“Boi Bumba” roughly translates as “Beat the Bull,” and relates to a popular folktole told throughout northeastern Brazil that weaves cultural threads from indigenous Amazonian peoples, Portuguese colonists, and Catholicism. During Boi Bumba, the story isn’t just simply told. In the Parintins version, it’s an elaborate stage production featuring parade floats, giant puppets, hundreds of costumed performers and lots and lots of feathers and drums.
But First the Tale
Pai Francisco and Mae Catarina are a poor married couple. Mae’s pregnancy causes her to have strong cravings for beef tongue, so to appease her appetite and bring some peace to their household, Pai Francisco steals the prized ox (boi) of a wealthy farmer to obtain the desired dish. The bull is killed, the crime is discovered by the farmer, and Pai Francisco is arrested. Enter a priest and a shaman who magically revive the bull, and a happy ending is reached.
Characters emerge from 30-foot tall parade floats designed to resemble jaguars, snakes, jungle birds, and rainforest creatures. While the main characters—the husband and wife (traditionally considered ugly, thus played by a man in drag), the bull, the farmer, the priest, and the shaman—sing their side of the story, they’re backed up by hundreds of nearly naked dancers, male and female, doffing elaborate feathered headdresses and little else.
Regionally, there are multiple festivals celebrating boi meu bumba that are akin to small street parades with players in costumes intermingled with a drum line. But in Parintins, it’s a whole different game. Here it’s a competition with two sides--the Caprichoso team versus the Garantido team—staging their own elaborate versions of the tale. The Caprichoso’s bull is black with a blue star on its forehead, the Garantido’s white with a red heart on its forehead, and those color schemes are reflected in the audience members attire as the 40,000-person audience screams and cheers for their troupe’s performances. Fierce loyalties trace family blood lines back nearly 100 years, but the competition remains friendly and boisterous.
The performances are mind-blowing in their grand spectacle. The simple Amazonian tale of desire, death, and resurrection is elevated by over-the-top production values. Characters emerge from 30-foot tall parade floats designed to resemble jaguars, snakes, jungle birds, and rainforest creatures. While the main characters—the husband and wife (traditionally considered ugly, thus played by a man in drag), the bull, the farmer, the priest, and the shaman—sing their side of the story, they’re backed up by hundreds of nearly naked dancers, male and female, doffing elaborate feathered headdresses and little else. Iguanas, armadillos, and ocelots appear on stage as well, life-sized remote controlled facsimiles painted in Day-Glo colors. Each team performs their tale one a day over the three days, with each staging bearing slight variations and themes. All involve drumming and dancing, dancing and drumming, their rhythms representing the spiritual and natural energy of the rainforest. Even the character of the Catholic priest is more animal-driven power than fusty incanted rites. (Boi Bumba takes place in the last weekend in June, nominally in honor of St. John’s Feast day.)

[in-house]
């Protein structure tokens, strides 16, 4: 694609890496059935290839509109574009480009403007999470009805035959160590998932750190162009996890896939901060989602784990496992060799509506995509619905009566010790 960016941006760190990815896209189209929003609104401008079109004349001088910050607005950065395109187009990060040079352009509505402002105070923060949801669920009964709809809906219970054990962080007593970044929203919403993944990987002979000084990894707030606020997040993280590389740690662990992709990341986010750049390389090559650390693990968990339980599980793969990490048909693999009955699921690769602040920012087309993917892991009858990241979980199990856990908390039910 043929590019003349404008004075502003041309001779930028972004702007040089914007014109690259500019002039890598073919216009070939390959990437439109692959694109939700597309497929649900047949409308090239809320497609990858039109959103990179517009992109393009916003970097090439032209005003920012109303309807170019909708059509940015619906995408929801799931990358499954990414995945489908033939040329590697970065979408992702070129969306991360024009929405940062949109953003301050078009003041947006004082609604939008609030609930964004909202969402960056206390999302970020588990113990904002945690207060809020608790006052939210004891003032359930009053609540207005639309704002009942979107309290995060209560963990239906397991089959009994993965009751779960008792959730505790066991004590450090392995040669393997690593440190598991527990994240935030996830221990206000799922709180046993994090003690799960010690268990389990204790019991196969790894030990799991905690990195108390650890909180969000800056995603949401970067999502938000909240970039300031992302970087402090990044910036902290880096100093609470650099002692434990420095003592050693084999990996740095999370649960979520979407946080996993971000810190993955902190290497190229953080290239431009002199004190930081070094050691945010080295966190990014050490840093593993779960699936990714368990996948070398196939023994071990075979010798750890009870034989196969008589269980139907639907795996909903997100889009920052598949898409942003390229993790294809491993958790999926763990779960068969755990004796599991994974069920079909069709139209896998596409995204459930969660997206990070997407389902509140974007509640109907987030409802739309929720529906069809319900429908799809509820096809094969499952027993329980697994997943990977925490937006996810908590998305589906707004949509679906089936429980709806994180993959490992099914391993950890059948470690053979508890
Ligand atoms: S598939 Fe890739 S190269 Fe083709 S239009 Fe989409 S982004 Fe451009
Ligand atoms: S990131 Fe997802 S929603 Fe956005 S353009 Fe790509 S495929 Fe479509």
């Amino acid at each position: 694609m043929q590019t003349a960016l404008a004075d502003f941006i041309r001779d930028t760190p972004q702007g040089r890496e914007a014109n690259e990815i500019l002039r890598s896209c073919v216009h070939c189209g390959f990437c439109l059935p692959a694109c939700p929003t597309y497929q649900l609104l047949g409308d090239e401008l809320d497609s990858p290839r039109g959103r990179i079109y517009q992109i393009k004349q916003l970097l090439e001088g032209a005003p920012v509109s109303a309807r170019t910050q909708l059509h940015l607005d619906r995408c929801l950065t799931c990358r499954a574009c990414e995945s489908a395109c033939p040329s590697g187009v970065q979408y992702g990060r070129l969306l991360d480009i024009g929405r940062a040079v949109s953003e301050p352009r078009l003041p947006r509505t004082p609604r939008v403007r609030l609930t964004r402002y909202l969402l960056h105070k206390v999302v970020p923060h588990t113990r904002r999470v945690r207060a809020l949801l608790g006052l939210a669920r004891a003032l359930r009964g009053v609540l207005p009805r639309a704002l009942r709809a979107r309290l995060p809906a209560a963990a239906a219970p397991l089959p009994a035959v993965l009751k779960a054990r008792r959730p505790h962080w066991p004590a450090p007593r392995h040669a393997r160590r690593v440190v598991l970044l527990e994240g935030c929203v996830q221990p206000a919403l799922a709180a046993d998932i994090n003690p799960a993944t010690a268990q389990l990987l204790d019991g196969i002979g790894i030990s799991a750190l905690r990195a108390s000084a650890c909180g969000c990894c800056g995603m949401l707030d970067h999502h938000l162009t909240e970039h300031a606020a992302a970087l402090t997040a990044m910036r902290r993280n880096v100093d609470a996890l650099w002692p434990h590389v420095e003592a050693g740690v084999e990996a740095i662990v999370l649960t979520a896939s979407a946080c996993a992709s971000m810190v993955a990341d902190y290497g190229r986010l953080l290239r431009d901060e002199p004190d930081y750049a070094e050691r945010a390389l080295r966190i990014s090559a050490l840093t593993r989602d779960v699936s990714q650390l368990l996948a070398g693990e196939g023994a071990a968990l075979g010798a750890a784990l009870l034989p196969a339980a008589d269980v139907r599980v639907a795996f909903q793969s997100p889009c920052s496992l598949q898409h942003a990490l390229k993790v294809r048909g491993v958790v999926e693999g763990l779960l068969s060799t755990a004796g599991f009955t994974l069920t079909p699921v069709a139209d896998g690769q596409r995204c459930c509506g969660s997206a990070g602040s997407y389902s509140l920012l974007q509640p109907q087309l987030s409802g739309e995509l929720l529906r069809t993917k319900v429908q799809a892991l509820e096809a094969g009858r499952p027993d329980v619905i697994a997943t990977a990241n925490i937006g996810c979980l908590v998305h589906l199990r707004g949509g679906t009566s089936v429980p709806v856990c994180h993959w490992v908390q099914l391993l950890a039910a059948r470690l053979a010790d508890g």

The Magic Mix
So many elements set this boi meu bumba apart from the others in Brazil: the riotous competition, the long and complex staging, the incessant days of drumming creating a fever pitch of heightened celebration, the tens of thousands of revelers who descend upon the town, but nothing quite elevates the mood than its physical location. Parintins is an island city deep in the heart of the Amazon rain forest, the nearest town, Manaus, lies nearly 350 miles away, reached only by river boat. Celebrants have earned their right to a party because the initial journey is not an easy one—depending on conditions, it can take between 30-50 hours to get to Parintins via boat where your bed is often a simple hammock.
Unlike other multi-day festivals that take place in larger cities (think Mardi Gras
), it’s virtually impossible to leave the celebration due to its isolation on the Amazon River. There is nowhere to go to escape Boi Bumba. Revelers spend their days engaged in street dancing and drinking capairinhas and capetas, cocktails made from local cachaca, and eating tacata, the local hearty soup. After the perfomances at night, both players and audience return to the streets, bars and restaurants and continue the party.